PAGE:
“Poem for Demetrius M. Salada, Admiral (RA) of the Golden Arc Spaceship” By Scott Silsbe

 

 

Poem for Demetrius M. Salada, Admiral (RA) of the Golden Arc Spaceship

Admiral Salada, I don’t know if it’s really true—
if the Golden Arc that you built got you to space.
By chance, I found myself in a small apartment
in Braddock Hills sifting through what remained
of your library—books rescued, I was told, from 
a house fire. Some of the better titles I noticed…
Experiences of Space in Contemporary Physics.
The Harmonics of Sound, Color, and Vibration.
Extraterrestrial Contact and Human Responses.
Effects of Nuclear War on the Pittsburgh Area.

The man who was selling the books handed me 
your old business card, which is how I know of
The Golden Arc. That and his story about how 
you just vanished one day after years and years
of telling people that you were building yourself 
a way to leave this cracked earth, busted world,
this unsustainable planet we’re breaking to shards.

I hope that your spaceship held up and got you 
to wherever it was that you were heading for.
I now keep your business card in my wallet as 
a conversation piece, as a souvenir from my job
to show off to people I meet. And I guess as a
small piece of your life, which I know little of—
just a small fragment from someone who had hope
of another world that was obtainable, if very distant.
Someone who didn’t care if people thought he was
stupid, crazy, or a dreamer of otherworldly dreams.

 

About the Author: Scott Silsbe was born in Detroit. He now lives in Pittsburgh. His poems have been collected in three books—Unattended FireThe River Underneath the City, and Muskrat Friday Dinner. He is also an assistant editor at Low Ghost Press.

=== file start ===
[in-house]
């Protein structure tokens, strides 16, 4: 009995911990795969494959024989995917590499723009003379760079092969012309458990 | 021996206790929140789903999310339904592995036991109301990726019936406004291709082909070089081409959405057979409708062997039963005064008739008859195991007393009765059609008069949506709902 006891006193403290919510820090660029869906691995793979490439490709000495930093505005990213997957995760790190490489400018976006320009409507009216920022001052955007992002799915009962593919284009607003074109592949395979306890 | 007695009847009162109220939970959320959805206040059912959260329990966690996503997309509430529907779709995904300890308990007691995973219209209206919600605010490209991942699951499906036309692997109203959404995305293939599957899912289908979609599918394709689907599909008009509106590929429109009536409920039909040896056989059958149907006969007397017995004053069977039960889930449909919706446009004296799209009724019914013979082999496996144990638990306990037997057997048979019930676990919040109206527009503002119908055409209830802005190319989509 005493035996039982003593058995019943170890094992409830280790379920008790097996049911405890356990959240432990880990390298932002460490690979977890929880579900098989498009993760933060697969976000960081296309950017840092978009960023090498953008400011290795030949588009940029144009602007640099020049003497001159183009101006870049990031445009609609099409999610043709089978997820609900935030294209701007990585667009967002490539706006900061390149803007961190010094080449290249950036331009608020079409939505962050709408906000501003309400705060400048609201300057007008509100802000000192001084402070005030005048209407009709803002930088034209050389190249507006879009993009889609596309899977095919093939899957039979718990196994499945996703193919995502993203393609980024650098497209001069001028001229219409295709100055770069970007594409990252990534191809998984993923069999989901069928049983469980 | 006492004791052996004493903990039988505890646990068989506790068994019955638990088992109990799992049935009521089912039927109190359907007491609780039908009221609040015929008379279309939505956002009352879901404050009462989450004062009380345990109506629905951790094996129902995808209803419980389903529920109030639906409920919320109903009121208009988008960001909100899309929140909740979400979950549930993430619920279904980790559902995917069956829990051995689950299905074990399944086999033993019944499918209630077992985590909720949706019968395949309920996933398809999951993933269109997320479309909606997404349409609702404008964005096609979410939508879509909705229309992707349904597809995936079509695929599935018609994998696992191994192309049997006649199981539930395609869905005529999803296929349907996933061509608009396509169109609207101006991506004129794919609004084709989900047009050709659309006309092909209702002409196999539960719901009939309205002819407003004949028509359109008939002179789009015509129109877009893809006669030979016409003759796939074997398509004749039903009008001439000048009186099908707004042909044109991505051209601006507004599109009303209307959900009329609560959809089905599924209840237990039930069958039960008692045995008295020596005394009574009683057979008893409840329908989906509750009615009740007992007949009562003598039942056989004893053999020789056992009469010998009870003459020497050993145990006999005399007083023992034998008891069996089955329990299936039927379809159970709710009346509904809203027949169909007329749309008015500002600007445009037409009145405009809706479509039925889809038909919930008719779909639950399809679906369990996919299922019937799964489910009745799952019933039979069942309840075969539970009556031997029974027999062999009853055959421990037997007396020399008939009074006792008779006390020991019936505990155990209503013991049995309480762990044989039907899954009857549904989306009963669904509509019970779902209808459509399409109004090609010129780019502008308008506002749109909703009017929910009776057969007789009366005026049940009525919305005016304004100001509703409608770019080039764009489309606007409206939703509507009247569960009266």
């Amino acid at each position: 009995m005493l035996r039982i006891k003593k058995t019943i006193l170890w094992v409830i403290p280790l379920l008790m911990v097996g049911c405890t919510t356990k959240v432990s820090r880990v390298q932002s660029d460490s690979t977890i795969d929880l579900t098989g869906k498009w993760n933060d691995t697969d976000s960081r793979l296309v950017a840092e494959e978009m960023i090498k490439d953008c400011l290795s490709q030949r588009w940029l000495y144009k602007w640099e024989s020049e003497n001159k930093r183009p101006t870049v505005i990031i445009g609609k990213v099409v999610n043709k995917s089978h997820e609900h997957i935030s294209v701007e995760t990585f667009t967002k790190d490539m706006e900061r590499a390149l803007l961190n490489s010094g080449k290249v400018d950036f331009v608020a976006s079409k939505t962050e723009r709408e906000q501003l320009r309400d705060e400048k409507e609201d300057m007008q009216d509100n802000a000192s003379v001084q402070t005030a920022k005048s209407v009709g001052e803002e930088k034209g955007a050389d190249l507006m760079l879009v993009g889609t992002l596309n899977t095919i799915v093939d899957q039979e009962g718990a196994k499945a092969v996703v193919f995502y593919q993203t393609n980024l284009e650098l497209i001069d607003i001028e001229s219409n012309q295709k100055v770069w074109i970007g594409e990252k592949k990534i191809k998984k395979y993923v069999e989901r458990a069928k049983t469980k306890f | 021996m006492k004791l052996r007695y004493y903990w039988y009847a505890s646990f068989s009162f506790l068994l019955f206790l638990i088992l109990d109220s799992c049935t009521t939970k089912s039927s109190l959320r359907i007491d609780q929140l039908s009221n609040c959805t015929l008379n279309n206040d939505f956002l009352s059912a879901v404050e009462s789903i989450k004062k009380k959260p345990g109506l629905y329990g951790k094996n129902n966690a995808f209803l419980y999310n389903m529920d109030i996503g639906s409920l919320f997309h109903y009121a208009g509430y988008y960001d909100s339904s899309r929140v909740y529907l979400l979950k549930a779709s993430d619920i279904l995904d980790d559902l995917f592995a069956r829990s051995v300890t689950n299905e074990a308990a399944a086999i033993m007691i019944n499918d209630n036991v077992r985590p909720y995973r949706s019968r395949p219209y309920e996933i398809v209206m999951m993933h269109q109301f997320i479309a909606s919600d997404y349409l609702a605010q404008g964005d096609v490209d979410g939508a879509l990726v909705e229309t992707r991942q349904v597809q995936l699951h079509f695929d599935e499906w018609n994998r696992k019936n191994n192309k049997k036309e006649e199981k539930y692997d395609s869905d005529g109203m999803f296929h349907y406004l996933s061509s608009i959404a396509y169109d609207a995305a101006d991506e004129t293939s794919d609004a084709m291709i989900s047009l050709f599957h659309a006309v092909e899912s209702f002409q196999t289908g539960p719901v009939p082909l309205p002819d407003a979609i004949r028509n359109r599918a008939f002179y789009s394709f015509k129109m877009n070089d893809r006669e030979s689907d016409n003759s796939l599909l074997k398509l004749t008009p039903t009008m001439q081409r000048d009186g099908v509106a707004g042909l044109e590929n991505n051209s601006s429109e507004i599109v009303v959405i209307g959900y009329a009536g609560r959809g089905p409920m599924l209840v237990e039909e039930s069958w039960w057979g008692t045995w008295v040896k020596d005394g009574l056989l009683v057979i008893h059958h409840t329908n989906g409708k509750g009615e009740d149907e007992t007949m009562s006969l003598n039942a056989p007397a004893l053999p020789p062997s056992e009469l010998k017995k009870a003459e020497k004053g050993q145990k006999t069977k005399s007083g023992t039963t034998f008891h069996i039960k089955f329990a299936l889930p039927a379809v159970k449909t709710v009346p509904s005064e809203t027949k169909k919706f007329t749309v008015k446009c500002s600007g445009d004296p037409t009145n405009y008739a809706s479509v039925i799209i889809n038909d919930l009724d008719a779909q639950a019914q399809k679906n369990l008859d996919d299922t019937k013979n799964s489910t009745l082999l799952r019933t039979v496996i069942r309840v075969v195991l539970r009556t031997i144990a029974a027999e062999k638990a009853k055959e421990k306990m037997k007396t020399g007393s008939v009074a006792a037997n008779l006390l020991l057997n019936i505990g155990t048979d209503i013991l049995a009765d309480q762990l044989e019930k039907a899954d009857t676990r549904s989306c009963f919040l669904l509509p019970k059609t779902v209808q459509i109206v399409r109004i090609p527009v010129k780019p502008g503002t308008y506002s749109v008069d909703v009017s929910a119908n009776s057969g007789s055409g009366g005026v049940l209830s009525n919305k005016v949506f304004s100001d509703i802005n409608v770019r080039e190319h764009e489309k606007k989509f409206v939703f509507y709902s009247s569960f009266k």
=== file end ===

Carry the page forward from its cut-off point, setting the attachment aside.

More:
Image Credit: “Le voyage dans la lune, en plein dans l’œil!!”, a drawing by Georges Méliès of the vessel landing in the moon’s eye in the film Le voyage dans la lune Public Domain

 

“Unknown Soldiers” By Brian Rihlmann

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UNKNOWN SOLDIERS

There ought to be
a monument,
a sort of war memorial
for workers killed
on construction sites,
in industrial accidents,
for those chewed up
and spit out
by the cruel machinery.

For migrant workers,
underpaid foreigners
crippled by cut corners,
then banished
from this promised land
of stone faced natives,
not so far removed.

For those whose true genius
was stamped out in childhood,
and their lives burned up,
firewood reduced to ash
by the slow flame
of factory drudgery,
by the booze and pills
that made enduring it possible.

Unknown soldiers
fighting daily battles
every bit as important
to our way of life
as men in uniform.

But such a monument
would cover half the country
in a black granite slab,
a giant tombstone
where fields of grain stand tall.

So there will never be one,
of that I am certain,
just as I am certain
that somebody,
somewhere, someday,
will hate me
for writing this.

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About the Author: Brian Rihlmann was born in NJ, and currently lives in Reno, NV. He writes mostly semi autobiographical, confessional free verse. Folk poetry…for folks. He has been published in Constellate Magazine, Poppy Road Review, The Rye Whiskey Review, Cajun Mutt Press and has an upcoming piece in The American Journal Of Poetry.